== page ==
Today’s 22 mile(35.4 km) run wasn’t a record breaker in terms of miles covered, but it was the farthest distance I’ve run from anywhere without doubling back. It’s also the farthest north I’ve ever run. I ran up to Millwood where my ride was patiently waiting. Millwood is about as “middle of no where” you can get in Westchester county(it’s not even on the map above because it has such a small population). It took me 3 hours and 19 minutes to complete. I took a short break in Elmsford at the 10 mile mark to get some apple juice from the grocery store. This is also the first time I ran through the notorious gap in the Putnam trail between the northern terminus of the southern portion and the start of the northern portion in the middle of the village of Elmsford. The gap isn’t much, but the streets have a lot of traffic in this area.
The temperature through most of it was in the mid to upper 60s, so I didn’t sweat a lot. I dropped the balls several times. The northern portion of the Putnam trail, also known as the North County Trailway is steeper than I had anticipated. From Elmsford to Millwood, it is mostly an upward slope. I saw some cyclists struggle with it in a few steeper areas. It proved a challenge to me in some parts, and the resulting tiredness is a large part of why I dropped the balls many times.
Another runner seemed interested in challenging me to a race. Somewhere just north of the Irish famine park, I started hearing another runner behind me. Before I knew it, she zoomed ahead of me and looked back at me smugly. I was taken by surprise. I normally don’t race other runners, especially during long runs but I couldn’t resist. I tried keeping up with the woman in the pink leggings, but couldn’t. She kept getting farther and farther away. Eventually I slowed down to a very slow jog to regain my energy.
After doing this for a little less than 10 seconds I felt an energy rush. I was soon able to keep pace with her, though I was still far behind. I eventually caught up to her, and was just several feet behind. My competitive side took over me and soon I ran right by her on the approach to Elmsford. At the same time I think she was slowing down anyway. I lost sight of her by the time I got to Elmsford for my break. She was a very fast runner. If you’re reading this, I had a lot of fun. And yes I dropped the balls many times.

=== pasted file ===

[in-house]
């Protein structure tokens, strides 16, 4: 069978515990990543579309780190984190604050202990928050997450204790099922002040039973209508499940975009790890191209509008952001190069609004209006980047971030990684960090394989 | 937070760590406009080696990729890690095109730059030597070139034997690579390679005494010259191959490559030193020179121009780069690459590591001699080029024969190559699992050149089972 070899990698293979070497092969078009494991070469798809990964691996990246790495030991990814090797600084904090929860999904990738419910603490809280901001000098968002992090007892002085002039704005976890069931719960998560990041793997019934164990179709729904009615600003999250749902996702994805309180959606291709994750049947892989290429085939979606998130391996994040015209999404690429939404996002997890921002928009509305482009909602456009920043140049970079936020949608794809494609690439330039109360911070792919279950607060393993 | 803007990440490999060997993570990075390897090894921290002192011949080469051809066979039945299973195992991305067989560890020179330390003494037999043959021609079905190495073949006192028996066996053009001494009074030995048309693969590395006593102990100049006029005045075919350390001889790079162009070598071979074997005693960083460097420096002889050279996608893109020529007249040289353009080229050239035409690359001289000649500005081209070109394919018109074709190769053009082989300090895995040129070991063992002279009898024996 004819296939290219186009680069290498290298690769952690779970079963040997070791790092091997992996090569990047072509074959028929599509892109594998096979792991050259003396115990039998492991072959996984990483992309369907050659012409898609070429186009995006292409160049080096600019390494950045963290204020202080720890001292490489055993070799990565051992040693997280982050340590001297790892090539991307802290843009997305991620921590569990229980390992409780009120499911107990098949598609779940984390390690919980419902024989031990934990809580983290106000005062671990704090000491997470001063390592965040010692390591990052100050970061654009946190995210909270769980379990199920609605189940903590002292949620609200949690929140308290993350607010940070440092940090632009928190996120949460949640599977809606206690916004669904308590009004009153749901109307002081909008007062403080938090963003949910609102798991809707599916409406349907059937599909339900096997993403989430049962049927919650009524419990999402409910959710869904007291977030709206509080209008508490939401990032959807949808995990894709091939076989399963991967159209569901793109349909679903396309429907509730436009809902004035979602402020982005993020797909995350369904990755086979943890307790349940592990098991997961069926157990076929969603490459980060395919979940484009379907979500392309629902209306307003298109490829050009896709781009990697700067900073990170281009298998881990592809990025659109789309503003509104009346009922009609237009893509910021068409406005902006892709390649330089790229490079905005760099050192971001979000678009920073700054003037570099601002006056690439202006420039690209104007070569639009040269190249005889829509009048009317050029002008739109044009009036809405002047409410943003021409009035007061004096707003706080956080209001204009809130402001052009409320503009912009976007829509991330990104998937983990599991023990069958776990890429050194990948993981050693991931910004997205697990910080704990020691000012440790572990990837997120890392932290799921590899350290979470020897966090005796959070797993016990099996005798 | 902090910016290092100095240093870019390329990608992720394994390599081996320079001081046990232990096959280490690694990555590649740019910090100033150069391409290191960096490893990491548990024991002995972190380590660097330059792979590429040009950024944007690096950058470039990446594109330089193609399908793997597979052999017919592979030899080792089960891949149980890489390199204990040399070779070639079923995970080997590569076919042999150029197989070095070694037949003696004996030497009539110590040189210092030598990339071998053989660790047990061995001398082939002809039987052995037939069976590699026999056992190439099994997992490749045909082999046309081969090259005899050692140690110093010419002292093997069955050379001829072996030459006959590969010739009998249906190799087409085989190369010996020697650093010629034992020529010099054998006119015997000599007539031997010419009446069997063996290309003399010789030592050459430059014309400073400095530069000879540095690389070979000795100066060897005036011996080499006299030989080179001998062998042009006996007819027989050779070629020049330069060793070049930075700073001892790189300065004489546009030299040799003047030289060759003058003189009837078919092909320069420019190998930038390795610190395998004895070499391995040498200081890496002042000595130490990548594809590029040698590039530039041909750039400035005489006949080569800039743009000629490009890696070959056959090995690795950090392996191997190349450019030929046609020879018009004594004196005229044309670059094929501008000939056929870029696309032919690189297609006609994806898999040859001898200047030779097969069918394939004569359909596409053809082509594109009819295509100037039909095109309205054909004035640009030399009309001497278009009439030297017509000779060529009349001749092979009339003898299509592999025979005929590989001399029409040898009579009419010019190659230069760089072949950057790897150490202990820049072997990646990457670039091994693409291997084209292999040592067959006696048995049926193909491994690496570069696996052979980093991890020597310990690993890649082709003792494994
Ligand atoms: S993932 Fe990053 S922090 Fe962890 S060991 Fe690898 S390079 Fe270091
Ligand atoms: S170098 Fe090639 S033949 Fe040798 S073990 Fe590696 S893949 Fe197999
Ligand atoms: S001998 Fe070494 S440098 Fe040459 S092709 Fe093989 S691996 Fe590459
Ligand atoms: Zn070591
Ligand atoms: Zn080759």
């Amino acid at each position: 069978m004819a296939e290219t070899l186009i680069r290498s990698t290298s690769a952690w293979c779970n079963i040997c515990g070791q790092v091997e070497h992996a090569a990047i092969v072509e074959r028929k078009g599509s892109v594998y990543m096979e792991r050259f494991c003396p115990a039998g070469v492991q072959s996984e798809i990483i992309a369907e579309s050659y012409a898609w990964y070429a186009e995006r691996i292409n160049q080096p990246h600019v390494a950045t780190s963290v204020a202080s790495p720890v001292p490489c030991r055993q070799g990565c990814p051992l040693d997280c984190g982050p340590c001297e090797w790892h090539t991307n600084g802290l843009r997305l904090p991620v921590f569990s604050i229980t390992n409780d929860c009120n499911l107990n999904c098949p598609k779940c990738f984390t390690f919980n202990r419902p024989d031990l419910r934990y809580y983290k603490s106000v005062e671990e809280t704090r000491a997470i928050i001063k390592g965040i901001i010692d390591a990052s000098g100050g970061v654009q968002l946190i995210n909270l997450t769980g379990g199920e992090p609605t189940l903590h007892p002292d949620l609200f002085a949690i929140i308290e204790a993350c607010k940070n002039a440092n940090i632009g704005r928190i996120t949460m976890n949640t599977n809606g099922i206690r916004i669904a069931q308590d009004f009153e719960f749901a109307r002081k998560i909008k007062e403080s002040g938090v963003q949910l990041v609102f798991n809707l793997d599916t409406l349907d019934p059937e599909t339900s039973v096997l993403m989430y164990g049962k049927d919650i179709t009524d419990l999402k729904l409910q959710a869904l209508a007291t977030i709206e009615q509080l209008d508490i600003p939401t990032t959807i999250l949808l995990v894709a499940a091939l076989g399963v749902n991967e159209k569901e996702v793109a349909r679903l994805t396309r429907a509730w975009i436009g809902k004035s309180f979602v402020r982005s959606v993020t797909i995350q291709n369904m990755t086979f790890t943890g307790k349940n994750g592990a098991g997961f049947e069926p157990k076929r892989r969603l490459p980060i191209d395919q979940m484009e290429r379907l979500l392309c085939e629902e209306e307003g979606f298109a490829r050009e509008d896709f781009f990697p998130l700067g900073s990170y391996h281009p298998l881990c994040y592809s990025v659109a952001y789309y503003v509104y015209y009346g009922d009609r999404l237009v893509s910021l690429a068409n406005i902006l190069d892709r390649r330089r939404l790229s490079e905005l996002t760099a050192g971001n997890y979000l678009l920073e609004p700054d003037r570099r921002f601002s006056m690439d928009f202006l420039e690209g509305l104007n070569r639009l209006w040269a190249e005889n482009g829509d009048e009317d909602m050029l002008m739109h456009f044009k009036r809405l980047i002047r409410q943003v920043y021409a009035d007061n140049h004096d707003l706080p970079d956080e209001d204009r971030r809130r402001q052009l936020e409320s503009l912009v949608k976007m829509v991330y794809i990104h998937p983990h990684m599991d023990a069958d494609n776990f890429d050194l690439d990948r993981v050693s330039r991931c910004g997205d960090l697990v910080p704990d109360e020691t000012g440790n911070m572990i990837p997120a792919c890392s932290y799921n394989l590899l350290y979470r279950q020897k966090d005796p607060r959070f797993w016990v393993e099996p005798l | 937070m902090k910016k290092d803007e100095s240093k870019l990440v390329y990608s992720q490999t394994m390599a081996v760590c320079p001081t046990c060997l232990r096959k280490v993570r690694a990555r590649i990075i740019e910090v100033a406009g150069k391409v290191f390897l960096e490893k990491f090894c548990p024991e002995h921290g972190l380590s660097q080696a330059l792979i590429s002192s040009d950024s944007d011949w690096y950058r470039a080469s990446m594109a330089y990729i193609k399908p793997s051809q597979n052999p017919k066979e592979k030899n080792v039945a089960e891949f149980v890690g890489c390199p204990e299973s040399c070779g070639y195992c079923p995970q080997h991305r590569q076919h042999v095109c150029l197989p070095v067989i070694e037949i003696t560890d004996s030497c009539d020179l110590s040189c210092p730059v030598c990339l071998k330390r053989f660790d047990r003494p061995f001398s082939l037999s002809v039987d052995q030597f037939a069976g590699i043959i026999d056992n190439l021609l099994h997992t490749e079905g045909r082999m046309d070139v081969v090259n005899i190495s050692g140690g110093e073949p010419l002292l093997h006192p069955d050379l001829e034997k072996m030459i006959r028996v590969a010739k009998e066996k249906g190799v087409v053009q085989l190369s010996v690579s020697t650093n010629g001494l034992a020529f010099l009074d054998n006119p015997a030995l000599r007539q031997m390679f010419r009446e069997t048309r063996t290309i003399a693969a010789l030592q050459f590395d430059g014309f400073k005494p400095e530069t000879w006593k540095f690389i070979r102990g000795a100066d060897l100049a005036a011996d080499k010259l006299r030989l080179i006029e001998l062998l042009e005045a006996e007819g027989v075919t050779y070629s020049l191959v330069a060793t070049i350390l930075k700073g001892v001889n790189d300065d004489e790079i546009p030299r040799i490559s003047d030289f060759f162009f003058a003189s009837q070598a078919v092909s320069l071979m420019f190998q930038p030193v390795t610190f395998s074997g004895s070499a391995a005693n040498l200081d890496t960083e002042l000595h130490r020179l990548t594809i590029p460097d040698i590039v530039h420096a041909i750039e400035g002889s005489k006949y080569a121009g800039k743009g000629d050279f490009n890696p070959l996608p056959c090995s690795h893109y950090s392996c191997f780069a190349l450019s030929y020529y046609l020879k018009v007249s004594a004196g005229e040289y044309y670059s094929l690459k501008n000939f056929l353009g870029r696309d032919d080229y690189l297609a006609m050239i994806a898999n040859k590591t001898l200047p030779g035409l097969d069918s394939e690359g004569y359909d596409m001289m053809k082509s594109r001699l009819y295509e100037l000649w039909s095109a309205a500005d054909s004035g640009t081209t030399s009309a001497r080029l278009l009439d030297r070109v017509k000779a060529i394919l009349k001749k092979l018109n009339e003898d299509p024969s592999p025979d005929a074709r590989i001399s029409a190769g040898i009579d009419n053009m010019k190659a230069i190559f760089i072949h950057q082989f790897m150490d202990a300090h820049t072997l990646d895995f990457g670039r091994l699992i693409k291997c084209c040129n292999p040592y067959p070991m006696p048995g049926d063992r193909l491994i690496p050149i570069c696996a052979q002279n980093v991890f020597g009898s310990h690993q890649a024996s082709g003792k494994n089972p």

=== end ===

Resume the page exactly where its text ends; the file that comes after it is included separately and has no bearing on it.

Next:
At the end of the run I was tired and sore, though I felt I could have run a few more miles, very slowly.
Remember the big bird in the photo from my last post, “Spectacular Views From Beacon Mountain” I needed help identifying? According to commenter John:
Nice clear skies to be able to see the skyscrapers 50 miles away! That’s a turkey vulture in the one photo. They look so graceful from a distance, soaring over the mountains, but from closer up — yikes! — the naked red head is pretty ugly.
I agree, they sure do look graceful. Thanks for helping us identify it. I believe that in nature, even “ugly” creatures can still be beautiful in their own way. Check out John’s site, Life With John, for some great nature and travel photos.
Here are some more pictures of the turkey vultures from a few days ago. There were several of these birds flying around as I was in the fire tower.
I wish I could be a turkey vulture for a day. Or a week. Or a year! That way I could soar through the skies like I’ve always dreamed of. I’ve had other hikers tell me about turkey vultures before, usually as a warning to not climb a fire tower if they build their nest in one, since they may attack to defend it. Otherwise, they are harmless.
The turkey vultures of the Americas are also a good example of convergent evolution. They are not in the same avian group as Old World vultures, which belong to accipitridae, while New World vultures are in cathartidae. In spite of this, evolutionary forces have made them very similar.
If you could be any animal for a day, which animal would you choose to be?